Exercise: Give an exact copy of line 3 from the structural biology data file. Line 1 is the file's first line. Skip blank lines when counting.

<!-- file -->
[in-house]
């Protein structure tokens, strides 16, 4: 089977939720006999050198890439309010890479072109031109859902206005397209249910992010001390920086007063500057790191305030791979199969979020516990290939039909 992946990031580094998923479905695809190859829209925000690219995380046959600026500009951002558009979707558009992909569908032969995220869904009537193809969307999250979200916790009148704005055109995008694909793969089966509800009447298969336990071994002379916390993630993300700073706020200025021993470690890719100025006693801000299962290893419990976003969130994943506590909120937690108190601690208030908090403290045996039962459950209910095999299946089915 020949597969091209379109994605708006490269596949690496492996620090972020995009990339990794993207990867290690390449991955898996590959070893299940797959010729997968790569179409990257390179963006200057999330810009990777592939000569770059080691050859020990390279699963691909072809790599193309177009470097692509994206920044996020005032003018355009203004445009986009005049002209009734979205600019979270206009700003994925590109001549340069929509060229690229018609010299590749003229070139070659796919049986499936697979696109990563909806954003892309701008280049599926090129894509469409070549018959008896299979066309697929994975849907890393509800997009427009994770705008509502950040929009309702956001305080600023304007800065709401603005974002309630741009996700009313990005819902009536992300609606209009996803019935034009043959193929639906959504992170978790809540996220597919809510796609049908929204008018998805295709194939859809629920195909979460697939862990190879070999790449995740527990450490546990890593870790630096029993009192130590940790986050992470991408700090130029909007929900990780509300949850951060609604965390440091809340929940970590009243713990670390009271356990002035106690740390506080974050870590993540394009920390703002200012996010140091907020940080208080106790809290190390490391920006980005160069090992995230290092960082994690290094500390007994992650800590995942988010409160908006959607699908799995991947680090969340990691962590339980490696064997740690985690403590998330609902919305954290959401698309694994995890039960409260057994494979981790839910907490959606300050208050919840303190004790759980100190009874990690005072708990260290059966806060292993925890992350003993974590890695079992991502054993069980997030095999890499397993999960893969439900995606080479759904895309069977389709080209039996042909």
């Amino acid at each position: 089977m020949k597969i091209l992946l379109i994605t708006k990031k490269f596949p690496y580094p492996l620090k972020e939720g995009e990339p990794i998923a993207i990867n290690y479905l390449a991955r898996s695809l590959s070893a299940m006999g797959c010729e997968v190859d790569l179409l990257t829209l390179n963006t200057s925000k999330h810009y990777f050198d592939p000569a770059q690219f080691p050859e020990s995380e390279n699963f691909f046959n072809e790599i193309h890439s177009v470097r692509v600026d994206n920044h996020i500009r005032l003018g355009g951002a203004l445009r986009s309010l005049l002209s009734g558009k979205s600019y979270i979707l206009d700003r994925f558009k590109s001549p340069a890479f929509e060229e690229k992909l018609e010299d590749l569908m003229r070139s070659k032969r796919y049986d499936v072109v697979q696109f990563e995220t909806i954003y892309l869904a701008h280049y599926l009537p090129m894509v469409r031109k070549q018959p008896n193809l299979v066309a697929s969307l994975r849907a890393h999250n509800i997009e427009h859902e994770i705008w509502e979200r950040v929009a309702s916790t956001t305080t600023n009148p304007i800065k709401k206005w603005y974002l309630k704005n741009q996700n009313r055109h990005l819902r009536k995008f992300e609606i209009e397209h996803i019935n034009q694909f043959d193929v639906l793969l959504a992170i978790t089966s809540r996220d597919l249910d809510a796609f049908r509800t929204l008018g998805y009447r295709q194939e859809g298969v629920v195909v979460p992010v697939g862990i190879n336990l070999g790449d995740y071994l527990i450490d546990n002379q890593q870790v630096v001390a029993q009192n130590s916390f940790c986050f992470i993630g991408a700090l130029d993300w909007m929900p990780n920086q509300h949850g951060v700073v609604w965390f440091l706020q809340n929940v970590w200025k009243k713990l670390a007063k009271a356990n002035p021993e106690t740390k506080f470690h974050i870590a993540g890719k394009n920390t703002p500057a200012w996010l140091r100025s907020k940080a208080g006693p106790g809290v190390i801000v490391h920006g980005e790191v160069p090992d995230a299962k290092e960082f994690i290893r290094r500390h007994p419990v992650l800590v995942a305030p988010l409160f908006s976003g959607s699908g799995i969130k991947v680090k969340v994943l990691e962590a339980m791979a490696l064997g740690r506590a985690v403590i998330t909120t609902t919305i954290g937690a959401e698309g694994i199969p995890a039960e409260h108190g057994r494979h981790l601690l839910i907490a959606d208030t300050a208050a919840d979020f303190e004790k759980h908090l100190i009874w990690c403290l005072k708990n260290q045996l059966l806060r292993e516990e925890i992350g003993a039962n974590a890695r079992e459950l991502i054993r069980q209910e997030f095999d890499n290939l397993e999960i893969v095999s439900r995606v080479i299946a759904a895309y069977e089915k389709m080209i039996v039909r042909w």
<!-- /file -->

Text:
């Amino acid at each position: 089977m020949k597969i091209l992946l379109i994605t708006k990031k490269f596949p690496y580094p492996l620090k972020e939720g995009e990339p990794i998923a993207i990867n290690y479905l390449a991955r898996s695809l590959s070893a299940m006999g797959c010729e997968v190859d790569l179409l990257t829209l390179n963006t200057s925000k999330h810009y990777f050198d592939p000569a770059q690219f080691p050859e020990s995380e390279n699963f691909f046959n072809e790599i193309h890439s177009v470097r692509v600026d994206n920044h996020i500009r005032l003018g355009g951002a203004l445009r986009s309010l005049l002209s009734g558009k979205s600019y979270i979707l206009d700003r994925f558009k590109s001549p340069a890479f929509e060229e690229k992909l018609e010299d590749l569908m003229r070139s070659k032969r796919y049986d499936v072109v697979q696109f990563e995220t909806i954003y892309l869904a701008h280049y599926l009537p090129m894509v469409r031109k070549q018959p008896n193809l299979v066309a697929s969307l994975r849907a890393h999250n509800i997009e427009h859902e994770i705008w509502e979200r950040v929009a309702s916790t956001t305080t600023n009148p304007i800065k709401k206005w603005y974002l309630k704005n741009q996700n009313r055109h990005l819902r009536k995008f992300e609606i209009e397209h996803i019935n034009q694909f043959d193929v639906l793969l959504a992170i978790t089966s809540r996220d597919l249910d809510a796609f049908r509800t929204l008018g998805y009447r295709q194939e859809g298969v629920v195909v979460p992010v697939g862990i190879n336990l070999g790449d995740y071994l527990i450490d546990n002379q890593q870790v630096v001390a029993q009192n130590s916390f940790c986050f992470i993630g991408a700090l130029d993300w909007m929900p990780n920086q509300h949850g951060v700073v609604w965390f440091l706020q809340n929940v970590w200025k009243k713990l670390a007063k009271a356990n002035p021993e106690t740390k506080f470690h974050i870590a993540g890719k394009n920390t703002p500057a200012w996010l140091r100025s907020k940080a208080g006693p106790g809290v190390i801000v490391h920006g980005e790191v160069p090992d995230a299962k290092e960082f994690i290893r290094r500390h007994p419990v992650l800590v995942a305030p988010l409160f908006s976003g959607s699908g799995i969130k991947v680090k969340v994943l990691e962590a339980m791979a490696l064997g740690r506590a985690v403590i998330t909120t609902t919305i954290g937690a959401e698309g694994i199969p995890a039960e409260h108190g057994r494979h981790l601690l839910i907490a959606d208030t300050a208050a919840d979020f303190e004790k759980h908090l100190i009874w990690c403290l005072k708990n260290q045996l059966l806060r292993e516990e925890i992350g003993a039962n974590a890695r079992e459950l991502i054993r069980q209910e997030f095999d890499n290939l397993e999960i893969v095999s439900r995606v080479i299946a759904a895309y069977e089915k389709m080209i039996v039909r042909w």